From the New Yorker:
For local residents, the threat of imminent violence has outweighed the threat from the dam. In Wanke, a small farming community about three miles downstream of the dam, isis positions are visible from the riverbank. When I visited, I found Mohammed Nazir, a Kurdish farmer, irrigating his field. For years, he told me, Wanke was a mixed Arab-Kurdish community. But when isis fighters swept in, during the summer of 2014, many of his Arabic neighbors stepped forward to help the invaders. “They told us, ‘This is not a Kurdish town anymore,’ ” Nazir said. “It was humiliating. They started ordering us around. I knew their children. I went to their weddings. They betrayed everything in life.”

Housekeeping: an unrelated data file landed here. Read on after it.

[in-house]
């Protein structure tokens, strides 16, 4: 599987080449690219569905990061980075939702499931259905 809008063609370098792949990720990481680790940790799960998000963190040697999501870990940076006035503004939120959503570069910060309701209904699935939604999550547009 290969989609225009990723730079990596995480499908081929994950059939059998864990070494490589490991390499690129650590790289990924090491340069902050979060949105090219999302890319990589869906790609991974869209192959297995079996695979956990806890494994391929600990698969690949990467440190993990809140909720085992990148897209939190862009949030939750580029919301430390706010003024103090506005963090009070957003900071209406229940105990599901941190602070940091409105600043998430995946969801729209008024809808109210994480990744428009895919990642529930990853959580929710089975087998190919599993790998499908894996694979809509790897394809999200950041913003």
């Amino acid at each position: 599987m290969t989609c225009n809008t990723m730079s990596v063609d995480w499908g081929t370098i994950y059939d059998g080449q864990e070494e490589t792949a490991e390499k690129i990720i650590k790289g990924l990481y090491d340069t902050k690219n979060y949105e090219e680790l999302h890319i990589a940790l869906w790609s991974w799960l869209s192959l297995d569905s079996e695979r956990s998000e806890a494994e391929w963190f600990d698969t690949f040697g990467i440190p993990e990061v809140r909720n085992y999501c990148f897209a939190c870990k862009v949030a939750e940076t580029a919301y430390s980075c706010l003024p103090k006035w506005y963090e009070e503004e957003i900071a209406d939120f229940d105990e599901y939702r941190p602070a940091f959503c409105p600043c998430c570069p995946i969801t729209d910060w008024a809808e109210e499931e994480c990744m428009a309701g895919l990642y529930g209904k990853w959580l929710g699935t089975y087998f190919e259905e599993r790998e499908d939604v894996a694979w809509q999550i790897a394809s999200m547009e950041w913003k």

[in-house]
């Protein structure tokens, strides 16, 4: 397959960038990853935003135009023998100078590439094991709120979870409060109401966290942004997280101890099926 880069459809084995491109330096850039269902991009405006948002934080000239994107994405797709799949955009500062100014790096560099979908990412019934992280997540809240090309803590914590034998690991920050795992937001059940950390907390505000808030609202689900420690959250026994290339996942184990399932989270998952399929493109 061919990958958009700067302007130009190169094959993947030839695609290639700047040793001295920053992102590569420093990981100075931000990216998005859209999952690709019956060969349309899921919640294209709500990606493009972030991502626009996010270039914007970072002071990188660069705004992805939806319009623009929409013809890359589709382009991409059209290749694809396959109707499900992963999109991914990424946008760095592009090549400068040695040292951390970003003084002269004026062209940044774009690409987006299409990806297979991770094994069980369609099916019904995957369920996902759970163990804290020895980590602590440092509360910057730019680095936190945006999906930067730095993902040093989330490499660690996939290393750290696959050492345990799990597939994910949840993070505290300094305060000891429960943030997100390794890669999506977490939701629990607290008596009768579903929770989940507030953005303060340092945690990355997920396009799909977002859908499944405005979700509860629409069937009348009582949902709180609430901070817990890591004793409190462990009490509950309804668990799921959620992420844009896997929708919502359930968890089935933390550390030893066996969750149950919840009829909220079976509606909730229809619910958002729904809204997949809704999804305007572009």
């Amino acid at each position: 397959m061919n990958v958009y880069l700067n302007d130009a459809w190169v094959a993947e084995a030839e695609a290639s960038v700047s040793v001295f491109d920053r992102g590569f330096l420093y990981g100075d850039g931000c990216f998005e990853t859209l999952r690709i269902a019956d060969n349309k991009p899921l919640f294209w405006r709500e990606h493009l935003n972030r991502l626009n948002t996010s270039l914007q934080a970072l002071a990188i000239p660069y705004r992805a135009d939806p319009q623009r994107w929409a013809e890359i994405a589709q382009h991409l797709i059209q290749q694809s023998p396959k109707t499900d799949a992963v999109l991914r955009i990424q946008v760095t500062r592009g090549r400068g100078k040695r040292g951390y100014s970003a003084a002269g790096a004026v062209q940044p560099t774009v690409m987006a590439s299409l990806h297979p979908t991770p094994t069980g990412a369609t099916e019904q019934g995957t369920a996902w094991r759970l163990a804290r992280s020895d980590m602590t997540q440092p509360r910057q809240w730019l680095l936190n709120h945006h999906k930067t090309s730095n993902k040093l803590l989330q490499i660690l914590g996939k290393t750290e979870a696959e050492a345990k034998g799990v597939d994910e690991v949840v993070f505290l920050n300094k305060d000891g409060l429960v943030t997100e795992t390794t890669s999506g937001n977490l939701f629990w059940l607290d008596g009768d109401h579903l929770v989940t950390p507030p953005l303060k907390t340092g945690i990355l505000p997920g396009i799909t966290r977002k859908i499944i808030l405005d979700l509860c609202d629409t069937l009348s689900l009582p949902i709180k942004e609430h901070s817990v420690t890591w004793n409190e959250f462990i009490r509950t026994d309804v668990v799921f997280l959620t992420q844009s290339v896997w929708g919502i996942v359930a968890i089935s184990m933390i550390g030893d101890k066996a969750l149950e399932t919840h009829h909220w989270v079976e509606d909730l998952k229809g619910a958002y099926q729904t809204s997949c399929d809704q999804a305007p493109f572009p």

Nazir and his family escaped to a nearby village, where they lived with relatives for a year and a half before isis was expelled from Wanke. When the family moved back, Nazir found that his Arab neighbors had fled with the retreating invaders. “They are not welcome back here,” he said.
Some people in western countries are in for large and unpleasant surprises, in the not too distant future.